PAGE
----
For all of us coming into this matriculation assembly, today concludes the last step of getting ready. We are not going to rush the process, though it will transact an important piece of first business with dispatch and dignity. We recognize that going to college is never a trivial step for anyone and, in years to come, its significance will surely become larger than you can imagine right now. The achievement for parents to put their children through college, to encourage their learning and ambition, will also turn out to be one of life’s greatest joys.
None of these feelings can be fully known just yet, but we who have gone to college ourselves, or who have educated at great expense our own children, or who have witnessed this experience as participants and partners with students and families over many years, share and respect the worry and the mystery of all that is bundled into this next step. College is bigger than any individual and it holds a meaning that exceeds the material success or security you will earn decades from now. And that is because college is the first draft of defining you on your own terms, the first instance of being on your own before you are entirely ready to stand all by yourself.
Those qualities of standing on one’s own feet will come in time; but the adjustment during the meanwhile will prove there is a single, reliable key to a successful college transition.
When England’s poet laureate John Betjeman offered his life’s story in verse, he told of being a lonely adolescent at Marlborough College, one of the Harry Potter-like boarding schools founded in the Victorian era. You may have heard of it because Kate Middleton, the Duchess of Cambridge, went there. So, when Betjeman wrote about his five tortuous years at Marlborough they were remembered mostly as difficult endurance without much pleasure. “Here, ‘twixt the church and chapel spire/Rang sad and deep the bells of my desire./ Desire for what? I think I can explain.” His explanation for those adverse memories is quick—he had no deep connections with anyone; he was bereft of friendship.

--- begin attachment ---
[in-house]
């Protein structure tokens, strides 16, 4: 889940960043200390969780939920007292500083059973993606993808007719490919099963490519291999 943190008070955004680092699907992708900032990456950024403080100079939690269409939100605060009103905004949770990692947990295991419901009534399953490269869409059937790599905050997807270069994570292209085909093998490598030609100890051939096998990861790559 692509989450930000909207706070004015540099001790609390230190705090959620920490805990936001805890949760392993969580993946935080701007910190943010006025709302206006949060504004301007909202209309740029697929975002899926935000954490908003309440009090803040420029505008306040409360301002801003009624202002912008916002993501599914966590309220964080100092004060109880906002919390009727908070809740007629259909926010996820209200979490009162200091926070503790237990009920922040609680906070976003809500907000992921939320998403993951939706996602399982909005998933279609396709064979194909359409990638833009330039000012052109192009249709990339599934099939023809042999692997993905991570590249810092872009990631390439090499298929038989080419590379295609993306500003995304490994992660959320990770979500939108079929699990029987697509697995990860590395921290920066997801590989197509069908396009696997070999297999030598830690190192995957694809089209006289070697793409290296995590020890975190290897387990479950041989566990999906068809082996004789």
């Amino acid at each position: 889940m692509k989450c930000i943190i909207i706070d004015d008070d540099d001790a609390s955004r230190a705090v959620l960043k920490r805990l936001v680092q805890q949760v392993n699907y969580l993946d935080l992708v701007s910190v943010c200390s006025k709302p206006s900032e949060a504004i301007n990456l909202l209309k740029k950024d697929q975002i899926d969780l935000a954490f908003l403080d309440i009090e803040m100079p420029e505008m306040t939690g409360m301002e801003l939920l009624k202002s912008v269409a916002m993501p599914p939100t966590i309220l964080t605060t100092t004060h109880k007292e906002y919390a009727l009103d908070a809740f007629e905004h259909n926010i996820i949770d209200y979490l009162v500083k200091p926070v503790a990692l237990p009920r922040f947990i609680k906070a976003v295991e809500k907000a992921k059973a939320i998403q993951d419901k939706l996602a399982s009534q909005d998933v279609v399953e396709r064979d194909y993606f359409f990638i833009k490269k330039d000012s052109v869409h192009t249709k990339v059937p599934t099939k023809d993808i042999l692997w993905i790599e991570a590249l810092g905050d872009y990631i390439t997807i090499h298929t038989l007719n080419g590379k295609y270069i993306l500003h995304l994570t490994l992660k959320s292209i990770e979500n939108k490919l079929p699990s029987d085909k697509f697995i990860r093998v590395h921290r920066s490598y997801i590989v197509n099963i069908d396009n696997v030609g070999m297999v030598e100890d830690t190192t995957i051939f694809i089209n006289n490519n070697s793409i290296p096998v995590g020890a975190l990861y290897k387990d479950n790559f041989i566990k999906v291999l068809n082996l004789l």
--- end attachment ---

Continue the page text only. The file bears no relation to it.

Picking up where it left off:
At St. Lawrence, our approach to your time here is different. The mention of friendship is not the last thing we offer as helpful hints. It is the first thing, the most important thing you can achieve in your first semester. Meeting, making, and keeping friends is the topic I wish to address for everyone’s benefit, students and parents together, professors and administrators, also included.
Take comfort, I am not going to present a philosophical discourse on the construct of friendship. You can read Cicero and Aristotle on your own. I won’t attempt a pithy definition of friendship that ensures a firm touchstone of knowing when it is present. You already have enough experience from home to realize the vital presence or absence of friends. We all seek another person, or a few persons, with whom we have things in common, with whom we can be mostly unguarded and natural, and with whom we can share our personal thoughts and doubts without fear of deceit or laughter.